Betfair being licensed in Tasmania will be a
welcome and long-overdue portent of commercial reality finally coming to the
Australian racing industry nationally.
That is the simple sense: the nonsense has
First, some mainland demonstrators –
representatives of RacingVictoria and the Australian Racing Board – are booked to
make a last ditch stand this week to bring the Betfair proposal undone in the
upper-house of the Tasmanian Parliament. Their protestations promise to set a
new benchmark in self-serving pleading by two industry ‘leaders’ widely
considered to have not a leg to stand on. No punters will be called to speak to
It is, in racing parlance, odds-on that
both these demonstrators will claim that ‘the (one) race that stops the nation’
shows how deeply rooted ‘racing’ is in the Australian culture. They will quickly
assert how important it is that potential winners can hail from the grass-roots
of rural Australia, places like Port Lincoln,
Corowa and Nowra – grass-roots racing that needs to be well watered with public
funds. It will be a short further leap of faith to say how there can never be
‘too much’ racing in Australia or ‘too much’ taken from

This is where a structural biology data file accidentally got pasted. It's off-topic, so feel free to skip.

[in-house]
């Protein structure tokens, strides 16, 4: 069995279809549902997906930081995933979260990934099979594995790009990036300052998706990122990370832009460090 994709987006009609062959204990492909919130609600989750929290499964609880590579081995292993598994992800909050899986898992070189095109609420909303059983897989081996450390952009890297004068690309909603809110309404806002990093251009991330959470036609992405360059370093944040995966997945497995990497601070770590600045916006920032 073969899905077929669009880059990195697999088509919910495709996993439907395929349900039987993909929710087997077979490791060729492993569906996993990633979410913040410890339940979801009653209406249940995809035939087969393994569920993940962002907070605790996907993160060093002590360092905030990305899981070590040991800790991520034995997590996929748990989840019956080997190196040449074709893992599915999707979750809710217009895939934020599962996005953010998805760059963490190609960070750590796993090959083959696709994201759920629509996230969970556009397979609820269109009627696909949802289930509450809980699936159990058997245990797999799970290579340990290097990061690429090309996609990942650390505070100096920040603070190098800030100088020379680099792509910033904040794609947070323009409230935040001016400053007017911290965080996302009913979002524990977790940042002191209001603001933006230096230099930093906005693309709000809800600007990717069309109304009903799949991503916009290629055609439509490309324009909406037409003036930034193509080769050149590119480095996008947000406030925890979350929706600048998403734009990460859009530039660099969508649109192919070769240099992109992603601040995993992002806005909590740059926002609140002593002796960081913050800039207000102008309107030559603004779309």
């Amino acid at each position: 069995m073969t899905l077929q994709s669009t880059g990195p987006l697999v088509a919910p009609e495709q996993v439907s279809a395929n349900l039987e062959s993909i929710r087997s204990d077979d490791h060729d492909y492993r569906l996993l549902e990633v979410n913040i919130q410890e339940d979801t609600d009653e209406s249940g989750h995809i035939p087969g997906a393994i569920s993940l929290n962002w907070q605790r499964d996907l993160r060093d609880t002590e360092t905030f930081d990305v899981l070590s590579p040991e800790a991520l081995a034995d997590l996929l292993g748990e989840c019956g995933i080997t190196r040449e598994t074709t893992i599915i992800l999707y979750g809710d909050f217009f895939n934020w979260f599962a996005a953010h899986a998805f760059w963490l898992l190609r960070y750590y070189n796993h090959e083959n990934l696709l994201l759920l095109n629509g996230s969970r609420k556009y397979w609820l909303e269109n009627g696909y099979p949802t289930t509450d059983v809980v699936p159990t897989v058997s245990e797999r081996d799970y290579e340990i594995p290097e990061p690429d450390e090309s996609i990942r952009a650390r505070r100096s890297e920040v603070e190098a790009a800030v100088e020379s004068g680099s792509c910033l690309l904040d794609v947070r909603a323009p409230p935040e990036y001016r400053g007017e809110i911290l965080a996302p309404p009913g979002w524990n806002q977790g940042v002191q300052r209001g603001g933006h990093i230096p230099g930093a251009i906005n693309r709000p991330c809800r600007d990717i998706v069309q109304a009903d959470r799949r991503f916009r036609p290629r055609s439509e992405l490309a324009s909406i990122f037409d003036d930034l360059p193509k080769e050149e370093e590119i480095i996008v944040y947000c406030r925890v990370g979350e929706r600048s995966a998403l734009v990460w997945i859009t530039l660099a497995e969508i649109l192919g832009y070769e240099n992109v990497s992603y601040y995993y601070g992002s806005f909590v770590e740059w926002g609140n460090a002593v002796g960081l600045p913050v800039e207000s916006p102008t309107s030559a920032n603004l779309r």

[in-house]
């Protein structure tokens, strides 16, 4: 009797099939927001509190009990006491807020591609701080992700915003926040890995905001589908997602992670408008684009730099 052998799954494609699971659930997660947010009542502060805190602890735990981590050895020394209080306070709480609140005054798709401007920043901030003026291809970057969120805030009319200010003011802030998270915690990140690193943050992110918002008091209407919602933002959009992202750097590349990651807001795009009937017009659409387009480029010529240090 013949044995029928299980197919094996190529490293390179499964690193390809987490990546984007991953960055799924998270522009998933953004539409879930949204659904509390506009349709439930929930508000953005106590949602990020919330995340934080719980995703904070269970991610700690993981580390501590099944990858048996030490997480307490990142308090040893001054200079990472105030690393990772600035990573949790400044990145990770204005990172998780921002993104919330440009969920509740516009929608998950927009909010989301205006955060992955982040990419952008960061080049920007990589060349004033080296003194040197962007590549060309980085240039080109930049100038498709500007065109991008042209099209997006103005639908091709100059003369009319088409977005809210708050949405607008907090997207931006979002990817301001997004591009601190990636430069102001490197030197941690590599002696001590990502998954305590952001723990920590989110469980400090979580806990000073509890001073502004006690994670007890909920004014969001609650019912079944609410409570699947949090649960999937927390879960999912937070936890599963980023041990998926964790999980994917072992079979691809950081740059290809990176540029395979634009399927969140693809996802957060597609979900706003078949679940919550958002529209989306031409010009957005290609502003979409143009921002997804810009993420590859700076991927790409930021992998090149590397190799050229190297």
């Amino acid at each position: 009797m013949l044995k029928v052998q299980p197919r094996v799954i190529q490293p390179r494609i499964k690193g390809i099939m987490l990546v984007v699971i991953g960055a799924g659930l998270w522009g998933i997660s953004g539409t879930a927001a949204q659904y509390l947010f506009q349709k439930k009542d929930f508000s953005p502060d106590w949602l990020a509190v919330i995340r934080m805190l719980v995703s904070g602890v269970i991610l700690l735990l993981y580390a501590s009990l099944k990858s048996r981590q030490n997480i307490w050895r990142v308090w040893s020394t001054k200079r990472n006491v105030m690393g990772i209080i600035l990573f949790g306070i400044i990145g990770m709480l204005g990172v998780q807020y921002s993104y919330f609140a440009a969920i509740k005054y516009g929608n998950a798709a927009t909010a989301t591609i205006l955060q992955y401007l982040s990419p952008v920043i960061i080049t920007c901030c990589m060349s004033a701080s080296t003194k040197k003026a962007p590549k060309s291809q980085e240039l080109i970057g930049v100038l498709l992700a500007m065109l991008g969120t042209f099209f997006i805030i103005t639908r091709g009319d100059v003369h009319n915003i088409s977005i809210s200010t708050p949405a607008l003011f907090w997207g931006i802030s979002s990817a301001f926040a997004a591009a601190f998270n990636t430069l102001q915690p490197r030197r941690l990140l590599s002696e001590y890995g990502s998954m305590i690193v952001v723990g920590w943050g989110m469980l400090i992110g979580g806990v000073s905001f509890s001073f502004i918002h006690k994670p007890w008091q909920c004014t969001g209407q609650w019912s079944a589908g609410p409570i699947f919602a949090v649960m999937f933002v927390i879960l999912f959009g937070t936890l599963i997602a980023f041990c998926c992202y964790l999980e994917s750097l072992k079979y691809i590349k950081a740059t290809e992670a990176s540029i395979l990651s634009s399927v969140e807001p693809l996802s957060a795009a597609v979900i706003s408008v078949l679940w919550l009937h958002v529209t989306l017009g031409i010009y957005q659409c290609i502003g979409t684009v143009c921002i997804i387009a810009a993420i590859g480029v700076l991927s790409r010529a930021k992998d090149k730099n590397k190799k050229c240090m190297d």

the punters’ pockets (taxpayers purse) to pay for it. There will be no mention
of product quality control.
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Second, there is the matter of what
Tasmania will do with the revenue windfall
likely to flow from their commendable initiative to license Betfair in
Australia. The idea that even more
public money will be spent on subsidizing racing in Australia – in Tasmania of
all places – beggars belief.
Simply put, there can be no credible case for the
Tasmanian racing industry to be expanded when, Australia wide, there is already
too much racing of no material consequence that is broadcast and wagered on
nationally: of the 20,000+ races now run in Australia each year fewer than 1000
have any serious claim to be an intelligent, form-guide-based betting medium for
We wish Tasmania and Betfair well but we do not want any more
public funds wasted on subsidizing unwanted racing in Tasmania or anywhere
else: TAB punters want quality not quantity and Tasmanians would surely want
something other than more superfluous racing.